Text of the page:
Kathleen Hale has mostly avoided talking publicly about her Guardian article in which she admitted to stalking a blogger who gave her book a negative review. Other than a few tweets and deleted Tumblr posts, her silence has left the rest of us to fill in the gaps in her story, which many bloggers have done with great detail. One comment she did make was that those who criticised her piece did not understand “investigative journalism”. It’s no surprise that the woman who didn’t know what “catfishing” was wouldn’t know the real definition of journalism, but I digress.
Hale’s piece acts ostensibly as a memoir of her exploits, but in the process she also reduced the blogger she stalked to the status of plot point. We know for sure that details were changed, crucial facts omitted and a narrative was constructed that saw Blythe become less than a fully fleshed person. She became a character, a lesson to be taught, a creature of myth and fable.
This isn’t an uncommon tactic in the world of non-fiction. The Atlantic revealed that, as a rule, non-fiction titles aren’t fact-checked. In a world full of Kathleen Hales, James Freys and politically driven columnists, it seems not only patronising but intellectually dangerous to allow such basic issues to go unfixed.
Frey’s memoir was riddled with inaccuracies and outright lies as well as leaving the reader with questions over how much authorial control one person can have over the telling of other people’s stories. Karl Ove Knausgaard, the Norwegian author whose 6 autobiographical novels entitled My Struggle became a publishing phenomenon both in his native country and overseas, encountered this problem as his ex-wife, who features prominently in his work, had to deal with becoming unwittingly famous thanks to his portrayal of her. Her life, and many others, became his story, and for some readers the lines between the two became increasingly blurred. One needs only to turn to The Social Network for proof of how fiction can shape our perceptions of real lives.
Not even the dead can escape this problem. This year, Joanna Rakoff published My Salinger Year, a memoir of her time working at the publishing house of JD Salinger. While Rakoff never met the famously reclusive author, he still plays a crucial part in her story and acts almost as a metaphor. Granted, figures such as Salinger are used frequently as such. He’s a figure about whom not much is known beyond fragments of truth and a whole lot of rumours, plus he’s the author of some of the most influential work of all time. So while Rakoff may not interact with him during the period My Salinger Year takes place, he (or at least his image) is a piece of her narrative, and indeed the reason the book was published. The synopsis of the book focuses on that, declaring that through Salinger’s fan-mail “she finds her own voice by acting as Salinger’s”.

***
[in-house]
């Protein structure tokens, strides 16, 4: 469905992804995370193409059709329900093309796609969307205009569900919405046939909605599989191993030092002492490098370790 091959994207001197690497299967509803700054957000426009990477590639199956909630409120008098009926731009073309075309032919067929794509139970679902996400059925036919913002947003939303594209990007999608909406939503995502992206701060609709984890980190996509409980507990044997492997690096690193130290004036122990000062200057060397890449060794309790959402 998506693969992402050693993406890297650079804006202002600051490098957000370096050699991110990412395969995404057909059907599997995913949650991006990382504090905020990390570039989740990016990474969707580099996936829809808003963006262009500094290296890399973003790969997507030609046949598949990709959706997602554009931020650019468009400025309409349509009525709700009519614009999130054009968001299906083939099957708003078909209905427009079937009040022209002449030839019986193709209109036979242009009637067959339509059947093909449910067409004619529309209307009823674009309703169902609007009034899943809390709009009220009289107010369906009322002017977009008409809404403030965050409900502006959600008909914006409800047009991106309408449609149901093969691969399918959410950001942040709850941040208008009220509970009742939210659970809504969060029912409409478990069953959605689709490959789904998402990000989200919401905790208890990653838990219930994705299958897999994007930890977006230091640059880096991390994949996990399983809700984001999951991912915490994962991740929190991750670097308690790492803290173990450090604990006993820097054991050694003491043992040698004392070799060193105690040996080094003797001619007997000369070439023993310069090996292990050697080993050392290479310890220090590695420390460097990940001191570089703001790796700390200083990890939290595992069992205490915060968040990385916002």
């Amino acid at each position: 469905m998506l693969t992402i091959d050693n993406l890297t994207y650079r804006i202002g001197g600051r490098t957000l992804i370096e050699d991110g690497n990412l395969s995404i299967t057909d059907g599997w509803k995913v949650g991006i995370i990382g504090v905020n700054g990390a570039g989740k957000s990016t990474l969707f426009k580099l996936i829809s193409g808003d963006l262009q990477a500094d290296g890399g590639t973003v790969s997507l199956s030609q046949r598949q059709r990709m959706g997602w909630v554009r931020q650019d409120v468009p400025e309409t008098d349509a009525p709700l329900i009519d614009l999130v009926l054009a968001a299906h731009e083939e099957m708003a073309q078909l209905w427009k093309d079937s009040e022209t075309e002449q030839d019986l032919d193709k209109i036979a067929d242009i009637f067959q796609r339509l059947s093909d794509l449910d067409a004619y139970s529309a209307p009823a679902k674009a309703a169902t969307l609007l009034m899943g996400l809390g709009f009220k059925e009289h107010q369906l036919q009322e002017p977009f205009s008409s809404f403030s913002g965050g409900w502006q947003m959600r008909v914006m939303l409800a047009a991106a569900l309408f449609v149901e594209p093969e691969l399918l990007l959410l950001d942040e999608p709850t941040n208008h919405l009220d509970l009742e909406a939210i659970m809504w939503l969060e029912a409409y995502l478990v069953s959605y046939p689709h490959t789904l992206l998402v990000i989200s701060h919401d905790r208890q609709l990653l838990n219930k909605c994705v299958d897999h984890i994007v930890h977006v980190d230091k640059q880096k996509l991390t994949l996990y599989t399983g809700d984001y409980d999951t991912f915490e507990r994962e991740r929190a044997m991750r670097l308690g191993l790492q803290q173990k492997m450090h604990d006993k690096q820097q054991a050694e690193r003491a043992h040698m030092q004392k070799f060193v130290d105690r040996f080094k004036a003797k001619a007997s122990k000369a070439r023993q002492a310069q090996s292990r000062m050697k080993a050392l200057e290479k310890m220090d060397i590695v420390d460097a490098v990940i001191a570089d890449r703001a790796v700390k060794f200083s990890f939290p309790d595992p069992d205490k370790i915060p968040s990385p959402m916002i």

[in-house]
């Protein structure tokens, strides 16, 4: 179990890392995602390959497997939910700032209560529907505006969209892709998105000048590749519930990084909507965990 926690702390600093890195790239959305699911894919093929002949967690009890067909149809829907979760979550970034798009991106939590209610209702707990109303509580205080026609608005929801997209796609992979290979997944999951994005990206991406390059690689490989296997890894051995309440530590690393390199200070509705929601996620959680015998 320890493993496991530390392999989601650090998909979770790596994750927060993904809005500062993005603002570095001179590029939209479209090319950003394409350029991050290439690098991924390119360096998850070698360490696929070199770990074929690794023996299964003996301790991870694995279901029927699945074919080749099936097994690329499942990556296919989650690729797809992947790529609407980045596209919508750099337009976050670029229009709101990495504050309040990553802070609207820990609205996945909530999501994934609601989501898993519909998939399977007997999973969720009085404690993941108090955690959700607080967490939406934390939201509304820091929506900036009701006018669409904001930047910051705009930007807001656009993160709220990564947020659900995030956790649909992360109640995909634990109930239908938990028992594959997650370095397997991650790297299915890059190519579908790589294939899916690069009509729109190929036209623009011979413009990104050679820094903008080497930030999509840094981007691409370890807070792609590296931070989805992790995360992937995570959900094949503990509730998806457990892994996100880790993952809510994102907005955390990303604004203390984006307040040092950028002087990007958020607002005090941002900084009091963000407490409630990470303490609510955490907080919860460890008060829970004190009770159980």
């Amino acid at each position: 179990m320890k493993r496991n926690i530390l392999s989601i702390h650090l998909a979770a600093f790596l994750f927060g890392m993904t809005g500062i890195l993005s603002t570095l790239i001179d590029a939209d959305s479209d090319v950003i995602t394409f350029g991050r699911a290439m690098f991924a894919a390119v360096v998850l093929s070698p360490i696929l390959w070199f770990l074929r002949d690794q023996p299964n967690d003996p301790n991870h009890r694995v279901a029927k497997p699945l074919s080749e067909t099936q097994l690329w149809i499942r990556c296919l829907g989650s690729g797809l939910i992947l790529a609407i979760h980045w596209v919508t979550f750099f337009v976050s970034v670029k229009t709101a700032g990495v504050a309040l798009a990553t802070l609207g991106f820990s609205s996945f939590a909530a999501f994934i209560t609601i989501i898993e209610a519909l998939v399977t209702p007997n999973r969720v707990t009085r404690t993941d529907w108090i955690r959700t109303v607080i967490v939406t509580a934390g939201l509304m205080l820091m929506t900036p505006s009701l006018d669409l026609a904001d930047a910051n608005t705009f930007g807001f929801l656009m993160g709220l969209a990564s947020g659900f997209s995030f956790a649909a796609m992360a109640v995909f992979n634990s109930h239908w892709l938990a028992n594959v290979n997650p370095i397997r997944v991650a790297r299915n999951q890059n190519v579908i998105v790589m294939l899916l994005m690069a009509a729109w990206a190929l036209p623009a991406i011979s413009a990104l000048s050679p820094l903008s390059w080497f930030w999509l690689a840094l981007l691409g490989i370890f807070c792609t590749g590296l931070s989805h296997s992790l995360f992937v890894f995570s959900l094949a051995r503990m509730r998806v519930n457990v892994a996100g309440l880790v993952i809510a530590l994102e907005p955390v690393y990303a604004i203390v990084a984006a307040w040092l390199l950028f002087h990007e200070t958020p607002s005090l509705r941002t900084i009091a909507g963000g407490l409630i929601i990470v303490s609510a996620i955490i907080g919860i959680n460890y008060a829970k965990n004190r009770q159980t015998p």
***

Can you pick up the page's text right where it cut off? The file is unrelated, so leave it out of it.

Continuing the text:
Even the seemingly simple act of the biography can become one mired in agendas and inaccuracies. You need only look at the countless works, both fiction and non-fiction, written about Anne Boleyn to see that. Depending on the author, Boleyn is either a shrewd political genius, a feminist hero, an incestuous witch or the biggest train-wreck to hit the British monarchy. The passage of time means many crucial facts have been lost to contemporary academics so we’ll never have the full story of Boleyn, but we’ll certainly have seemingly endless assumptions made about her motives and character by writers looking for a new spin on well worn material.
The question of boundaries is one that comes up constantly regarding this subject. Whose stories are you entitled to tell? Can you even tell your own story without dragging someone else’s life along for the ride? Is the hurt and possible exploitation of others really a worthwhile means to an end when it comes to making good art? When it comes to situations like Knausgaard’s, one wonders if he understands that his approach to his own life is not the one necessarily right for the people who surround him. The power dynamics at play are difficult to ignore. Regardless of the authenticity of the content, the very fact that it has been published in such a legitimate manner and lauded by readers and critics alike gives it a kind of authority that can be difficult to refute. We saw this issue play out thoroughly with Hale’s Guardian piece. Even after numerous writers provided evidence that disproved her claims, it was tough to change the overall narrative because for some readers the Guardian carries with it a validity mere blogs cannot match. How can one hope to combat this phenomenon when faced with a millions selling book?
History, it is often said, is written by the victors, but it’s also written by the writers, the creative minds who craft tales that are assumed to be true by their very nature of being classified as non-fiction. For writers looking to spin a good yarn, I suggest caution before borrowing from real life. Some stories may not be yours to tell, and it’s always handy to remember that human beings are not tropes waiting to be exploited.